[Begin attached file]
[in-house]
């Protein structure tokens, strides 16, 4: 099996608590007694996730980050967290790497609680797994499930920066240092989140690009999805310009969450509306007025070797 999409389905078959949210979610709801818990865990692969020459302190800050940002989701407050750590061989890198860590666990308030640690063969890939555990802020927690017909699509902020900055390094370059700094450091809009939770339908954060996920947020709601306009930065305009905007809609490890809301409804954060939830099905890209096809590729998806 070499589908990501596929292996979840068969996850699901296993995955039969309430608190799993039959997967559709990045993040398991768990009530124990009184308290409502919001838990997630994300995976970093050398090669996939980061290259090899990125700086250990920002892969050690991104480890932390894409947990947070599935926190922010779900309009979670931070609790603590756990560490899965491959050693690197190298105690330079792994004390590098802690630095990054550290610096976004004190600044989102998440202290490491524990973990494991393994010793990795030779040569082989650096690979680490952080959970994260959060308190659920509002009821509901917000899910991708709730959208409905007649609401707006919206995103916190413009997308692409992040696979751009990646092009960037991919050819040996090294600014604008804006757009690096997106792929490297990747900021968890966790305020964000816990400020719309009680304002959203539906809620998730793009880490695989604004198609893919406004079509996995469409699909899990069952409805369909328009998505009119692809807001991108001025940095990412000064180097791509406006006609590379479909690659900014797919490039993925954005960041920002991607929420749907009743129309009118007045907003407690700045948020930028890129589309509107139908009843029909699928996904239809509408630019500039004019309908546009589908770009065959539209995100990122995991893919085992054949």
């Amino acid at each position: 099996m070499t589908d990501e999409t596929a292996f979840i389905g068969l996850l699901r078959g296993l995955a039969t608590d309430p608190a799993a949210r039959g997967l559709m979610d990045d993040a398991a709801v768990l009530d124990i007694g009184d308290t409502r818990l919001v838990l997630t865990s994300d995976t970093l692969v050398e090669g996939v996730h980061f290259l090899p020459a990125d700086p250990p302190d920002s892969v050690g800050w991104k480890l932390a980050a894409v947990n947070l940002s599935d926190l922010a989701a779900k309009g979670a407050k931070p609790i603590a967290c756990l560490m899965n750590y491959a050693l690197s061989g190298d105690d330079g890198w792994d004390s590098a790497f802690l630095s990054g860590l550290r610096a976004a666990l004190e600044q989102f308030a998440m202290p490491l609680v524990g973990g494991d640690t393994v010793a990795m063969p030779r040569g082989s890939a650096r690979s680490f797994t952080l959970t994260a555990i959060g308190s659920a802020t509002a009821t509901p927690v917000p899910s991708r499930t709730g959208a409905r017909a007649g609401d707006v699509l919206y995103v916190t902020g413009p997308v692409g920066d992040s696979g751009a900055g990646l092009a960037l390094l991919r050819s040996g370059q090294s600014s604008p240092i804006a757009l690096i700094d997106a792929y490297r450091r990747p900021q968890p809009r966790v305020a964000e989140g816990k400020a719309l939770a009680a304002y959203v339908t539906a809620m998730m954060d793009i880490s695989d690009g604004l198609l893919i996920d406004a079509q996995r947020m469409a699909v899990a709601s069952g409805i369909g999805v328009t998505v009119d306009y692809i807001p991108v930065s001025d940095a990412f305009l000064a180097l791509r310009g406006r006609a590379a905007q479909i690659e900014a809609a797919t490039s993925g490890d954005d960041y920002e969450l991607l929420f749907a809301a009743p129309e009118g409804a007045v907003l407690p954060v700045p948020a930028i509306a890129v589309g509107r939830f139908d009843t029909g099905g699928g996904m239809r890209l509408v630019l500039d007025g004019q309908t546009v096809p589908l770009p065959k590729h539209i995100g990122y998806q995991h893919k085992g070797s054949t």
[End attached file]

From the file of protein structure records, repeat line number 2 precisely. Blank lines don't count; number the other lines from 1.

């Protein structure tokens, strides 16, 4: 099996608590007694996730980050967290790497609680797994499930920066240092989140690009999805310009969450509306007025070797 999409389905078959949210979610709801818990865990692969020459302190800050940002989701407050750590061989890198860590666990308030640690063969890939555990802020927690017909699509902020900055390094370059700094450091809009939770339908954060996920947020709601306009930065305009905007809609490890809301409804954060939830099905890209096809590729998806 070499589908990501596929292996979840068969996850699901296993995955039969309430608190799993039959997967559709990045993040398991768990009530124990009184308290409502919001838990997630994300995976970093050398090669996939980061290259090899990125700086250990920002892969050690991104480890932390894409947990947070599935926190922010779900309009979670931070609790603590756990560490899965491959050693690197190298105690330079792994004390590098802690630095990054550290610096976004004190600044989102998440202290490491524990973990494991393994010793990795030779040569082989650096690979680490952080959970994260959060308190659920509002009821509901917000899910991708709730959208409905007649609401707006919206995103916190413009997308692409992040696979751009990646092009960037991919050819040996090294600014604008804006757009690096997106792929490297990747900021968890966790305020964000816990400020719309009680304002959203539906809620998730793009880490695989604004198609893919406004079509996995469409699909899990069952409805369909328009998505009119692809807001991108001025940095990412000064180097791509406006006609590379479909690659900014797919490039993925954005960041920002991607929420749907009743129309009118007045907003407690700045948020930028890129589309509107139908009843029909699928996904239809509408630019500039004019309908546009589908770009065959539209995100990122995991893919085992054949």